STEP VI In order to provide a smooth uniform outside diameter apron body, the overlap portion 21, formed where the end layerportion is united to the under iayer of vulcanized material, is placed on a lathe or suitable mechanism and the overlap abraded oif by applying an abrading means 29, as illustrated in Figure 6. For abrading the overlap there may be used sandpaper or metal cloth wrapped around a small block and the overlap at the seam ground off to produce a curvature at the point of the seam which is the same as the rest of the outside cover portion of the apron body.

STEP VII In this step, the outer surface of the apron body is scuffed off to remove any burr-like projections and to produce an apron having a uniform outside diameter that is slightly rough, as illustrated at 30 in Figure l0. The texture of the outer surface comes from the imprint of the jacket wrapper Wound around the material before vulcanization and which imprint is modied by grinding in Step VI, as illustrated at 34 in Figure 9, to provide a draft apron having the proper coefcient of friction at its surface so as to avoid any slippage of the draft apron during use.

STEP VIII After the surface has been properly ground, the apron is cut at the desired width by mounting the mandrel on a lathe and applying the cutting knife or knives 32. Preferably, the vulcanized apron material is removed from the mandrel by directing a light blast of air underneath the cover at one end and progressively stripping the vulcanized sleeve-like body off from the mandrel, The material is then slipped over a wooden core, placed on a lathe, and cut to the desired width of draft apron, as illustrated in Figure 8. During the manufacture of the draft aprons the material is carefully gauged so as to produce a belt or apron having uniform thickness throughout and of the desired inside diameter or circumference.

In Figure ll the use of the finished draft apron 35 is illustrated in a three-roll drafting unit. In this type of unit only one apron is used which is fairly thin in thickness and is guided and held in place by an idler roller 36. This idler roller maintains the tension uniform and guides the apron through the operating cycle. A driven roll 38 runs the draft apron and a Weighted covered idler roll `411 cooperates with the driven roll 38 over which the draft apron is moved. The apron passes forward over the nose or pinch bar member 42 and continues around the idler tension roller 36. A slip or pencil roll 44 engages the apron as it passes over the pinch bar 42 during the drafting operation. The purpose of this pencil roll is to keep the fibers down onto the apron and to deliver them in a uniform layer to the nal drafting roll which is not shown but which is positioned immediately to the left of the pencil roll 44. The driven roll 38 may be suitably knurled or fluted in order to Contact the inside surface of the apron and drive the same.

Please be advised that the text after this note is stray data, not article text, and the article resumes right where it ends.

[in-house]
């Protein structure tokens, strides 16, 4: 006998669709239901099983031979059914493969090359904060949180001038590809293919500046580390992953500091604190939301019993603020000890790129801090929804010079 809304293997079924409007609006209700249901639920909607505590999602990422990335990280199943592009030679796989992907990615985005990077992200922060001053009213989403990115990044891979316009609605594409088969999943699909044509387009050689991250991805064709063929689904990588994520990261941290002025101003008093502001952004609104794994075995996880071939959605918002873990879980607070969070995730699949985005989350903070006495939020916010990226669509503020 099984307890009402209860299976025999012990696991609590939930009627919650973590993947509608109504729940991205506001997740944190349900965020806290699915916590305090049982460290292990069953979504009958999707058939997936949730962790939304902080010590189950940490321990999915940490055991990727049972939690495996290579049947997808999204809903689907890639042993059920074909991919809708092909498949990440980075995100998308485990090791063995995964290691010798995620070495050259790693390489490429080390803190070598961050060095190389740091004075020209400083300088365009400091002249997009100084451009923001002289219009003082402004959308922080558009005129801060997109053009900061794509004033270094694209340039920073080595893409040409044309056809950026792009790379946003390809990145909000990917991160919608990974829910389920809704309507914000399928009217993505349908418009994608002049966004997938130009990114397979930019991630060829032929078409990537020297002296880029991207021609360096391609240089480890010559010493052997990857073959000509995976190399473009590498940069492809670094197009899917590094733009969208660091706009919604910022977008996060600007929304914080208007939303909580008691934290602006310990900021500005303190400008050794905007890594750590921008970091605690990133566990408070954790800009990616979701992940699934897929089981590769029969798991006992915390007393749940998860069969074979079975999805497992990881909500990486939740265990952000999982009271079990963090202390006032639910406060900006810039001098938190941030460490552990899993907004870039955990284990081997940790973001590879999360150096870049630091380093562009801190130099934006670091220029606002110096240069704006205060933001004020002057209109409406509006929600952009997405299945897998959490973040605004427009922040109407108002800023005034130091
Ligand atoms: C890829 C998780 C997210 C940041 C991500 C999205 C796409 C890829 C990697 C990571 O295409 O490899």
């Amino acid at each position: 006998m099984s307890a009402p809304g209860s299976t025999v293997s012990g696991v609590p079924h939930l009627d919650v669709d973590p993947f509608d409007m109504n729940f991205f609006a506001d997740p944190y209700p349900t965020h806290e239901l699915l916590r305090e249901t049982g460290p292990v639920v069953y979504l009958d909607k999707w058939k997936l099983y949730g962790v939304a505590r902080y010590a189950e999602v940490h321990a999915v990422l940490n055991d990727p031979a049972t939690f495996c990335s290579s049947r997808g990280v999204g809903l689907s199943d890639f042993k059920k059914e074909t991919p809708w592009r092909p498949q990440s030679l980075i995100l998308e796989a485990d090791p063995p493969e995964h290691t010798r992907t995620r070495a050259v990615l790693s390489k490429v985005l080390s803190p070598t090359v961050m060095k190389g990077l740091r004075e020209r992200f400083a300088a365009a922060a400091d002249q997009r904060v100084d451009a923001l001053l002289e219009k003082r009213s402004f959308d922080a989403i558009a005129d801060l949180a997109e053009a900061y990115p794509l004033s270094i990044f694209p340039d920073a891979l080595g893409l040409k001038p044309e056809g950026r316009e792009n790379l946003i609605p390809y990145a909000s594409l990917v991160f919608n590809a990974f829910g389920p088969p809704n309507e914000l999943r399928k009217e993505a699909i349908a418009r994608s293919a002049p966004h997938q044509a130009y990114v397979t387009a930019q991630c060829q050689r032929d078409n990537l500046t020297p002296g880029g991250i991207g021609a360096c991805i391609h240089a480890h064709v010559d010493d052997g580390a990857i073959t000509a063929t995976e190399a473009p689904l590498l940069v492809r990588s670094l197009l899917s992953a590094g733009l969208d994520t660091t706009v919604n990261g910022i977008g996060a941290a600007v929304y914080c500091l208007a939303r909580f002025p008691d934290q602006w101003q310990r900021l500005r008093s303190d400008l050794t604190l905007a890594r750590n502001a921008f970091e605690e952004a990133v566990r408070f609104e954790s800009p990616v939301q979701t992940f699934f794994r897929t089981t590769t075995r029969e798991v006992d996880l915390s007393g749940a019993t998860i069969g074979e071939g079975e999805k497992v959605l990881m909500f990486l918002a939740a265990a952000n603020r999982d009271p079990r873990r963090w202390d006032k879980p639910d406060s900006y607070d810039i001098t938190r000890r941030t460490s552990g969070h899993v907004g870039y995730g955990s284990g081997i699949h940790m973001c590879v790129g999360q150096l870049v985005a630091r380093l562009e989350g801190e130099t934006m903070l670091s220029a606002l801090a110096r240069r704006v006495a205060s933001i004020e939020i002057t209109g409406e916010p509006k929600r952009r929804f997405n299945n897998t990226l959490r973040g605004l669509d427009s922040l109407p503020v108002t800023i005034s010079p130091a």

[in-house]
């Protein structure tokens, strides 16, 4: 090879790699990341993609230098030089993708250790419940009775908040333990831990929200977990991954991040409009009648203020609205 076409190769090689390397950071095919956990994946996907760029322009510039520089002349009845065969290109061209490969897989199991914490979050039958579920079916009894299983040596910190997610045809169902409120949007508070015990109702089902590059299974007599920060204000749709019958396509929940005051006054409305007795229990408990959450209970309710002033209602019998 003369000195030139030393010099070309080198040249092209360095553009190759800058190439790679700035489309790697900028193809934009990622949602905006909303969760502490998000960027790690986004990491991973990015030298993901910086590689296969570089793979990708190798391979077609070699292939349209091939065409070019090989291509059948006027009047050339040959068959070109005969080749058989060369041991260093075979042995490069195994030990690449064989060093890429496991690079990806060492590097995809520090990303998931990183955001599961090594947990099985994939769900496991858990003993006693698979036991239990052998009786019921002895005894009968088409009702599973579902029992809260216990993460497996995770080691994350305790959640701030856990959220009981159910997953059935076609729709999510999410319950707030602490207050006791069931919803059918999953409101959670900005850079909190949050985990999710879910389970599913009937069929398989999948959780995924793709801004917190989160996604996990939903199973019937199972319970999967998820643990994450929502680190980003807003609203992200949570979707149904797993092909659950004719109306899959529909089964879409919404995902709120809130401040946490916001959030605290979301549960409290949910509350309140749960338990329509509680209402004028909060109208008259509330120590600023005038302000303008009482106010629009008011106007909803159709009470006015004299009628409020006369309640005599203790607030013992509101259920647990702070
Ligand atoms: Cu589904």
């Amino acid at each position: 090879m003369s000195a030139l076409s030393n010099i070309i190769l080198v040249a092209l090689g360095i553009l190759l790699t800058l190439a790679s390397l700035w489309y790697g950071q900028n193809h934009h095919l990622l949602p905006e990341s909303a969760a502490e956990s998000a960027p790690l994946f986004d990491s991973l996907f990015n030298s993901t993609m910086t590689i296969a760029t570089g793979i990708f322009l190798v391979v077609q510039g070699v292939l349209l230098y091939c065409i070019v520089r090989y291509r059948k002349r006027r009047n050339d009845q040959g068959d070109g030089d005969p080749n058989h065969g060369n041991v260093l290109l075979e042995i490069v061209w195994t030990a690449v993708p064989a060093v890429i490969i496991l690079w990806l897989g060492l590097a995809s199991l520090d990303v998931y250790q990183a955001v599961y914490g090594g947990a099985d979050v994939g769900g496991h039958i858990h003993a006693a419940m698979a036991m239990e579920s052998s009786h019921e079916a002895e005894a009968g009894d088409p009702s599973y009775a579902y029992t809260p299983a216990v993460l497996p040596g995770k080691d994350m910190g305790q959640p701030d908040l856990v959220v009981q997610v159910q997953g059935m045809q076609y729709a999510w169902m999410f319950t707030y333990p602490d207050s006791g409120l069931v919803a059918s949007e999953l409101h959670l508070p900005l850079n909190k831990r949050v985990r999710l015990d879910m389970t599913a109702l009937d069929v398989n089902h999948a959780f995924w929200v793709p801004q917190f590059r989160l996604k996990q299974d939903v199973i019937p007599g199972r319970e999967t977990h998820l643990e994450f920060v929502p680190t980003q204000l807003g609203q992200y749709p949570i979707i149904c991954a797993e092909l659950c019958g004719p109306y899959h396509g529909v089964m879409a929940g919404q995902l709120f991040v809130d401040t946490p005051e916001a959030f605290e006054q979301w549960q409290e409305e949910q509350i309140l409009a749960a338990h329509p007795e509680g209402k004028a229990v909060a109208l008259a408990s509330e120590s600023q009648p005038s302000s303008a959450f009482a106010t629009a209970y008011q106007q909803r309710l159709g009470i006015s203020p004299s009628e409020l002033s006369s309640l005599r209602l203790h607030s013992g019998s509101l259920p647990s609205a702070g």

The making of the draft aprons by the process described provides an improved method whereby each succeeding apron can be made of the same gauge thickness, length and Width throughout a large number of aprons. This is an important improvement in the making of draft aprons since any substantial variation in gauges in the different aprons results in inefficient and troublesome operations during the drafting process.

The surface texture of the aprons may be provided with a suicient coefficient of friction by grinding, pickling or any other means to drive the top roll 40 and also to prevent slippage of the pencil roll 44 when the aprons are used in a three-roll drafting unit.

When using the aprons of this invention in Whitin frames, the cloth markings provide proper coefficient of friction on the surface of the aprons to effect proper driving of the drafting apron and associated upper apron without slippage.